Click the star to add/remove an item to/from your individual schedule.
You need to be logged in to avail of this functionality.


Documenting performance-based cultural heritage in times of crisis 
Monica Mottin (Heidelberg University)
Barbara Curda (UCA (université Clermont Auvergne), France, IFP (Institut Français de Pondichéry), India)
Send message to Convenors
Performativity and ritual
Thursday 8 June, -, -
Time zone: Europe/Prague

Short Abstract:

In times of crisis, documenting performance-based cultural heritage is crucial to foster individuals and communities´ sense of belonging and resilience. How is heritage performance documentation culturally and socially situated? For whom do we document and how?

Long Abstract:

We are living in unprecedented times of crisis, uncertainty and swift social changes. Performance, be it dance, theatre, music or other live events that cross boundaries often embodies and reflects such changes. In fact, performance is intrinsically inconstant - as Marcia B. Siegel pointed out, "dance exists at the perpetual vanishing point" [and is] "an event that disappears in the very act of materialising" (1968).

Documenting performance-based cultural heritage, despite it being by nature aleatory and impermanent is crucial as it connects communities and places to their history and identity; its erasure impacts on communities´ sense of belonging and resilience. But then, what does it mean to document performance? What does it mean to document heritage performance in an age saturated by social media? For whom do we document and how? Who should document?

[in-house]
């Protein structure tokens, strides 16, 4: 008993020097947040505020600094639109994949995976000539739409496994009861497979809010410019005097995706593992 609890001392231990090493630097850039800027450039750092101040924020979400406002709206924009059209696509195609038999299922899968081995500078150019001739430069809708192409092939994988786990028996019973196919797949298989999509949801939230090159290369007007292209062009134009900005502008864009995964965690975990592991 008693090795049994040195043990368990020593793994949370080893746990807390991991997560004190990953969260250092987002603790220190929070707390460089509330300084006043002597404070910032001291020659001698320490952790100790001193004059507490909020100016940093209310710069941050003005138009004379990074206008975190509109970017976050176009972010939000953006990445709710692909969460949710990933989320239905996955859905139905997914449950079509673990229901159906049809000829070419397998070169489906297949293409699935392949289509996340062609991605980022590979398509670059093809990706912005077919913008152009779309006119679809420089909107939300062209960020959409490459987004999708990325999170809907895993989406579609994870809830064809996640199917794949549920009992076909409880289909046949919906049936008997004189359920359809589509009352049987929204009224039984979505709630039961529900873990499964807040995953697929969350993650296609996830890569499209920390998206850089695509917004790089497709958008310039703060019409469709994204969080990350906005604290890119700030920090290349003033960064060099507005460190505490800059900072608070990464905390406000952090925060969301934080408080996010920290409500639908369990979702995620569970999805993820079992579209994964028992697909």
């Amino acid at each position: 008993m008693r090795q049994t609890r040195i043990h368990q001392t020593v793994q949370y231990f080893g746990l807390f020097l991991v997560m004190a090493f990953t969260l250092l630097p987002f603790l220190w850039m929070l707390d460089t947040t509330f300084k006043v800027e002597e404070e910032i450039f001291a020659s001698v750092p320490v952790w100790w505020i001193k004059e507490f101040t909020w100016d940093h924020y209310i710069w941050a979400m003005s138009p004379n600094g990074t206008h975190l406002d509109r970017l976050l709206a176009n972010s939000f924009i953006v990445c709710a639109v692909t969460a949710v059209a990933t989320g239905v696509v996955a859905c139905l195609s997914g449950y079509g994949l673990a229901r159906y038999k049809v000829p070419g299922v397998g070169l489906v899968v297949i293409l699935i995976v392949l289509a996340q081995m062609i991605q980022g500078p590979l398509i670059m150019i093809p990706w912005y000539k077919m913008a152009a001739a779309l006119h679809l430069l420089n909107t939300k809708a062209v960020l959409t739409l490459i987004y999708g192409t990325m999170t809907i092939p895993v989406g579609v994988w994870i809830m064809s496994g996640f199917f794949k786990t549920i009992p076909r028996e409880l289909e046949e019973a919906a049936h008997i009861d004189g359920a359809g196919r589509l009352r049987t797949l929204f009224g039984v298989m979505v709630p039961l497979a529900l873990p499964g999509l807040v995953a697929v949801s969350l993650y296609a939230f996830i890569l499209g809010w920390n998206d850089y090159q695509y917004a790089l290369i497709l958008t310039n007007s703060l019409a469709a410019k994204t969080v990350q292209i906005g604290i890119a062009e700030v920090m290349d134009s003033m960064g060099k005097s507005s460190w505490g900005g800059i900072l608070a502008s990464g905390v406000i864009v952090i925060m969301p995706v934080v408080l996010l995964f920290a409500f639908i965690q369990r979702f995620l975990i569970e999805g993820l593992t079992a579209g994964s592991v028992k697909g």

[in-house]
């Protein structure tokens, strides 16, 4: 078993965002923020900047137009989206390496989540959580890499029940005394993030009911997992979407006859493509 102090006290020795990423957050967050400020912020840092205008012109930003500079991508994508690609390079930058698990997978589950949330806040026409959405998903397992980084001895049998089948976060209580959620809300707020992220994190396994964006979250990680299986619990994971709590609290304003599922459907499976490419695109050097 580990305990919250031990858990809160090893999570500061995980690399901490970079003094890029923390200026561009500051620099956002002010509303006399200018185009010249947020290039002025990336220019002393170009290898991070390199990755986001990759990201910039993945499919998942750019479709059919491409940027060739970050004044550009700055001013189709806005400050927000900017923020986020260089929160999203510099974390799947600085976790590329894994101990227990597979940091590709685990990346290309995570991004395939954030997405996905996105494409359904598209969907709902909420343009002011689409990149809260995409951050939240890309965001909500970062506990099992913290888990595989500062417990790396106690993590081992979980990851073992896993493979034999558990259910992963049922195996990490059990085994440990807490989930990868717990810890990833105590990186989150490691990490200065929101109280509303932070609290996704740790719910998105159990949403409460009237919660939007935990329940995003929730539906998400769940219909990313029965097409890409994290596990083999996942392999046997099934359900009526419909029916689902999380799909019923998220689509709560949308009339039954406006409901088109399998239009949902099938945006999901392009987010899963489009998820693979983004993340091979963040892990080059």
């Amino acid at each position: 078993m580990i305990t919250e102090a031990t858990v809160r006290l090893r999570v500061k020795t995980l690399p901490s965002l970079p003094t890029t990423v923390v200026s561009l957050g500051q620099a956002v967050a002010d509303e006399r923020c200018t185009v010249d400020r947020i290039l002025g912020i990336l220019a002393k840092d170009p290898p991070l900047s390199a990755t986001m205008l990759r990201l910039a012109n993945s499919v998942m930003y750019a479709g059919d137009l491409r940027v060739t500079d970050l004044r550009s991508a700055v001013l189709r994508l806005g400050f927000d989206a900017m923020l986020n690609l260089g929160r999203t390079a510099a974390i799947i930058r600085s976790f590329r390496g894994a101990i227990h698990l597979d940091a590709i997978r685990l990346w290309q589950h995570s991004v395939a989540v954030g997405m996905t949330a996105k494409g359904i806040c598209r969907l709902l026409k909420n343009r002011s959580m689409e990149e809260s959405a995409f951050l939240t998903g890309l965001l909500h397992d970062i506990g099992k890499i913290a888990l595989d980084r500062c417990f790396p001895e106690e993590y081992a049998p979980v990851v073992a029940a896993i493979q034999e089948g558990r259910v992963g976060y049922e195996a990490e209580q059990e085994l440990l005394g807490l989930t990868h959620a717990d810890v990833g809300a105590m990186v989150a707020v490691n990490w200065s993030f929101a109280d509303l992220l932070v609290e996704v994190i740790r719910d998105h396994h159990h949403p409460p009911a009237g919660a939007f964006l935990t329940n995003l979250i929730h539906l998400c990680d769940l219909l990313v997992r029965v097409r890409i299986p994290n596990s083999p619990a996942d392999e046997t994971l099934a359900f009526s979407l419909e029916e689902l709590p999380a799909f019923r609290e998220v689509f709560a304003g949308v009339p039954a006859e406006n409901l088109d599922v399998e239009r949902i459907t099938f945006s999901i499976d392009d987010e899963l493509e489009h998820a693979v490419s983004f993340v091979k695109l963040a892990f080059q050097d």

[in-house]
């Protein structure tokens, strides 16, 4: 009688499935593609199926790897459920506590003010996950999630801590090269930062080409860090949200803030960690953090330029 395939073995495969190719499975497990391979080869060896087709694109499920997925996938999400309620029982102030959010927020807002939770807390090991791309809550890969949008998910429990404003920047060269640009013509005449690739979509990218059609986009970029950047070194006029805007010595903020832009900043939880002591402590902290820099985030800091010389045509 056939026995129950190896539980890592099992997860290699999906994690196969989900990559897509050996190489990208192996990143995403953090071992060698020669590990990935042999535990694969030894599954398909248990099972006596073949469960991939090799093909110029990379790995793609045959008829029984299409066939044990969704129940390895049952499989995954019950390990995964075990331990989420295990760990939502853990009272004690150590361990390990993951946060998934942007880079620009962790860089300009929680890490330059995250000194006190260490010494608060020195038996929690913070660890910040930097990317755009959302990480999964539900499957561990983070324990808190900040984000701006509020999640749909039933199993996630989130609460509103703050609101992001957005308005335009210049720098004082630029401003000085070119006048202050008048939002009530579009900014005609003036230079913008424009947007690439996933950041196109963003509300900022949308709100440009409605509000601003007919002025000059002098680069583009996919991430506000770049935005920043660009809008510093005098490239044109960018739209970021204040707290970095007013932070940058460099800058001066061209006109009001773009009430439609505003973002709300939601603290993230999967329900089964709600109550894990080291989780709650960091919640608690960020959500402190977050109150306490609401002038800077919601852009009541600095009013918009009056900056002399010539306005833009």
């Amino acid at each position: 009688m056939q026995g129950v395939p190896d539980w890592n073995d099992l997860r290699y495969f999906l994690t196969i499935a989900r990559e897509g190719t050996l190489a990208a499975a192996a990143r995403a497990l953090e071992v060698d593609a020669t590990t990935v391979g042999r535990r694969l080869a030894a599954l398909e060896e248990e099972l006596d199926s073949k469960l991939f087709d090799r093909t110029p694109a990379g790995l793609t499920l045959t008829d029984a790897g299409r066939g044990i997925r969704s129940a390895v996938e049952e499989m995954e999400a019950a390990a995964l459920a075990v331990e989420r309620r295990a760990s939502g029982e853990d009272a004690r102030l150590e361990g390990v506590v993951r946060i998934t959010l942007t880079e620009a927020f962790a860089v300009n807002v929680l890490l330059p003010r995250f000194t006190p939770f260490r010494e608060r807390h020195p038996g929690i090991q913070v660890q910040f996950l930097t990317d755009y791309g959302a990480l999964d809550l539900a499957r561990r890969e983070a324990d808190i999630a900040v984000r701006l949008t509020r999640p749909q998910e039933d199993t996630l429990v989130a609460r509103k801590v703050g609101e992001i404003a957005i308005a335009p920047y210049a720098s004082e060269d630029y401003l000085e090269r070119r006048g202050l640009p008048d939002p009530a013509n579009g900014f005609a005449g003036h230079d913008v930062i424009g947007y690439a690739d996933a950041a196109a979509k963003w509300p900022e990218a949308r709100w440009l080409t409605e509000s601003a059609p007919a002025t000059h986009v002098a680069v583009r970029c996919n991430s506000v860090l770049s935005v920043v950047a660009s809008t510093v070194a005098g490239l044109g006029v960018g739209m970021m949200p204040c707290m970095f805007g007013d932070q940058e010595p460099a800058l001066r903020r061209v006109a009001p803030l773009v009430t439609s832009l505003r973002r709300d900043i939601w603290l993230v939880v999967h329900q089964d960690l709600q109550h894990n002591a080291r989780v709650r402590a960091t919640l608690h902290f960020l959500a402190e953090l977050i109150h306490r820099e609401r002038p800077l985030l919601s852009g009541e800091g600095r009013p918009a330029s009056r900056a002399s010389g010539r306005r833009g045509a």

Performance documentation as such is an activity related to multiple uncertainties. Documenting performance may differ according to the purpose of documentation, e.g. whether the focus is placed on aesthetics, on body movements, on social relationships. Furthermore, documentation is by necessity a socially and culturally situated act that is dependent on the perception of the person who is documenting. Therefore, documentation is also a creative act. Reconstructing a performance necessarily involves recreation and improvisation that contribute to the re-creation, re-shaping and re-birth of cultural heritage.

We invite papers that engage critically with the challenges of documenting performance-based cultural heritage. We welcome both theoretical and ethnographic studies from any geographical region.

Accepted papers:

Session 1 Thursday 8 June, 2023, -
Session 2 Thursday 8 June, 2023, -